Renaissance Leadership & Rhetoric
Gonzaga offers you the unique opportunity to study abroad in Florence, Italy. You will study how powers collided during the 15th century, ultimately producing one of the most creative times in world history, the Renaissance. You will learn how leaders of the day managed conflict, and used influence to ultimately change business, art, architecture and music, and how those skills can be used in contemporary organizations.
Gonzaga University has its own campus in Florence. During this faculty led course, a typical day includes a few hours in the classroom and an afternoon museum tour. The evenings are yours to explore the culture of Florence. You will also travel to Siena and Rome and go on tours that include the Vatican and the Coliseum.
This is not a traditional study abroad program with a big, time commitment, this course is designed to fit your busy work schedule. Many of our students take a vacation from work to spend two weeks in Florence and the surrounding area. The program is affordable and you can use your financial aid toward the cost.
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- May 27 - June 8, 2018
- Tuition: $2,820 – 3 credits
- Program Fee: $1,893
- Shared hotel accommodations in Florence and Rome
- Museum entry fees
- Some group meals and excursions
- Group transportation from Rome to Florence
- Day trip with lunch to Siena
- Most meals
- Personal expenses
The courses are hybrid with online components beginning at the start of summer session. When you return home, you will continue to complete coursework.
ORGL 510 - Renaissance Leadership for the 21st Century - 3 credits
Instructor: Michael Carey, Ph.D.
This course provides an examination of Renaissance leadership as it applies to contemporary organizations. Course study is designed for an interdisciplinary group of students to explore the power of Renaissance thinking as it applies to renewal, rediscovery, invention and creativity. This course will help emerging leaders develop new perspectives and strategies to bring health, creativity and energy to their organizations. Learners will draw upon the creative processes of artists - painters, architects, musicians and writers - and apply the same dynamics of creative thinking to the practical work of leaders in today’s organizations. Special emphasis will be given to the artists of the Italian Renaissance, especially as developed in the city of Florence.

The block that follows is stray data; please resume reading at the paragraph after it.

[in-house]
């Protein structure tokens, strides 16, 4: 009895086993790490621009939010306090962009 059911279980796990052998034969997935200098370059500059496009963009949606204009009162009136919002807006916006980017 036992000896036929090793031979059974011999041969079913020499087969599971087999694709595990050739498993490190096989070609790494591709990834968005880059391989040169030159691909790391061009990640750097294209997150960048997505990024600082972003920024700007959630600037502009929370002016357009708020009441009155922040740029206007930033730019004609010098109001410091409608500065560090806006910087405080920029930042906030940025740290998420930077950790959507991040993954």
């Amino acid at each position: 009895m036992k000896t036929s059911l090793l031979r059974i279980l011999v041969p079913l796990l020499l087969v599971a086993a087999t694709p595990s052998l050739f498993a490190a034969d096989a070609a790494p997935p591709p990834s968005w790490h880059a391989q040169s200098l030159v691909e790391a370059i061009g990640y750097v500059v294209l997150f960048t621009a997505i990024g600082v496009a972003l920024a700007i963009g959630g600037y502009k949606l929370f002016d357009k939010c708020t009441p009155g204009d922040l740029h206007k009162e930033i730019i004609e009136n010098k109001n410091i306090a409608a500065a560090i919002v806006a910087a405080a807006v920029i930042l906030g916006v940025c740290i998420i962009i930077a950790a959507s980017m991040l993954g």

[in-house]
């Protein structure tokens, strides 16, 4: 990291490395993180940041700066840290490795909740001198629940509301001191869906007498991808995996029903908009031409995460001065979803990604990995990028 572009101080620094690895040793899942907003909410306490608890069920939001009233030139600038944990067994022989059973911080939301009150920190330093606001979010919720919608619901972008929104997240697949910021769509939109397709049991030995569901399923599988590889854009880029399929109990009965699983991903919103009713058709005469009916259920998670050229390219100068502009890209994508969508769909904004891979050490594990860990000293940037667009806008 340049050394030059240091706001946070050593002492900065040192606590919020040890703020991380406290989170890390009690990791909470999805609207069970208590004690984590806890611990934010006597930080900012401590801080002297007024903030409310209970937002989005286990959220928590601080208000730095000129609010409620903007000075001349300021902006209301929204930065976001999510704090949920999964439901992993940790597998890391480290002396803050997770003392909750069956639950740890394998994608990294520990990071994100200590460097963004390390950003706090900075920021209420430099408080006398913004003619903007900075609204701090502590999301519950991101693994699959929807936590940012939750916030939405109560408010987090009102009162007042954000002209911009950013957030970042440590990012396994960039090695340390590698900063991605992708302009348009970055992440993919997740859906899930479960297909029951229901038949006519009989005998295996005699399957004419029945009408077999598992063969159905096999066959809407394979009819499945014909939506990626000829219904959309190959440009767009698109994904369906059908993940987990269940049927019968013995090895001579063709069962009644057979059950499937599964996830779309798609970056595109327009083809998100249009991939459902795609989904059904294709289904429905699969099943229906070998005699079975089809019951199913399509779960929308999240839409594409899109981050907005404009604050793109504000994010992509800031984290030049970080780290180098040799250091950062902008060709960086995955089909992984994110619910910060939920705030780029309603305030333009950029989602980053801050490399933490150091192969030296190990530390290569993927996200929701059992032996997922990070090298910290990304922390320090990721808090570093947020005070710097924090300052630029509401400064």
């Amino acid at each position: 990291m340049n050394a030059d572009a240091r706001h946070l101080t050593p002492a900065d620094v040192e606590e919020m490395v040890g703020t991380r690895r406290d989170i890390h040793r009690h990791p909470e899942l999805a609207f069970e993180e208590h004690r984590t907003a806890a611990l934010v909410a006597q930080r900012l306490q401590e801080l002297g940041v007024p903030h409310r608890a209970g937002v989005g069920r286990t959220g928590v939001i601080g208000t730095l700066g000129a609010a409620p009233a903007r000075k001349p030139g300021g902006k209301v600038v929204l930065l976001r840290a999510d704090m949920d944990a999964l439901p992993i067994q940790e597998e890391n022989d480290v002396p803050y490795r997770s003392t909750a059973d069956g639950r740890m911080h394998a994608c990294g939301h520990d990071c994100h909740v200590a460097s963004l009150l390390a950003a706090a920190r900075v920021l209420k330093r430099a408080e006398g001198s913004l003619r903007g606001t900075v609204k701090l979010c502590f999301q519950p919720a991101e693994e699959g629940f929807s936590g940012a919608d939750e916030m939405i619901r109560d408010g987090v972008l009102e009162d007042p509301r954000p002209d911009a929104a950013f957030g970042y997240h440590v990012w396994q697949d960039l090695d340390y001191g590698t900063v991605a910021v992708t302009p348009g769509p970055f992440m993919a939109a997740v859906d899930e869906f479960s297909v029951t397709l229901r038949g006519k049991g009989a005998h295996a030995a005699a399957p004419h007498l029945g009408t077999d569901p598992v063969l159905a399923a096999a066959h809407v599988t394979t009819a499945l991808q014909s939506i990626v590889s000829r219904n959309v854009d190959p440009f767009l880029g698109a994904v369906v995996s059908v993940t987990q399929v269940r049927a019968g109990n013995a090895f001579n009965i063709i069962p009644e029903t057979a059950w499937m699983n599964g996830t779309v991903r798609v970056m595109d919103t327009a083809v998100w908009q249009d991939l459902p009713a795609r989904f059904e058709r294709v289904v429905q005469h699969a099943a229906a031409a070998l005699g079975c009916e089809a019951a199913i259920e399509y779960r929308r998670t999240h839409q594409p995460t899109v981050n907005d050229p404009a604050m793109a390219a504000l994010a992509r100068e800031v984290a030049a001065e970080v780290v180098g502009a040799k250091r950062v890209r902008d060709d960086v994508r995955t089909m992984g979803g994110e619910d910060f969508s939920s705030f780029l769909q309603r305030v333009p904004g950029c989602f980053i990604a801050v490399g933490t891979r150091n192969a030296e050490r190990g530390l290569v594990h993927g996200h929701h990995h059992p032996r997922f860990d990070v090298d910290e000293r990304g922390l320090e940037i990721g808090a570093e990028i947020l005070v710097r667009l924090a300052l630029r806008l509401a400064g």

- Explain the dynamics involved in the creative process, especially as illustrated by the Italian Renaissance
- Apply these dynamics to leadership in contemporary organizations
- Draw upon an inter-disciplinary network of colleagues to process an integrative approach to the art of leadership
COML 522 - Renaissance Rhetoric and Contemporary Leadership - 3 credits
Instructor: John Caputo, Ph.D.
Communication and leadership are closely intertwined, whether in our current period of post-modernity or during the European Renaissance. Fifteenth century Italy and Florence in particular, saw a flowering of the arts and scholarship unmatched in history. This can be seen in the rhetoric of art and architecture, religious preaching, political writing and oratory, and in the humanistic philosophy that emerges from it. Whether the fiery oratory of the Dominican Friar Savonarola trying to reform the republic of Florence, the famous letters of St. Catherine of Siena trying to persuade the Pope to repair a schism in the Church, Nicola Machiavelli’s The Prince as a primer on leadership, or Dante’s Inferno which looks at where bad people and bad behavior will lead -- all provide an amazing repository of examples of the birth of humanism and its influence on persuasive discourse to lead social progress. This course examines this period through readings, discussions, and on-site visits to historical settings in Florence and Siena in order to formulate the critical questions necessary to bring these ideas to our contemporary world. Using the Italian Renaissance as the canvas we will study multiple examples of rhetoric, both written and visual.
- Explain the role of rhetoric in leadership
- Recognize the multiple artifacts that operate as visual communication and persuasion in Florence, Rome and Siena
- Rhetorically analyze a specific renaissance artifact
- Describe the influence of classical rhetoric in the lives of the leaders in renaissance Italy.
- Explain the role rhetoric can play in effective leadership in contemporary America.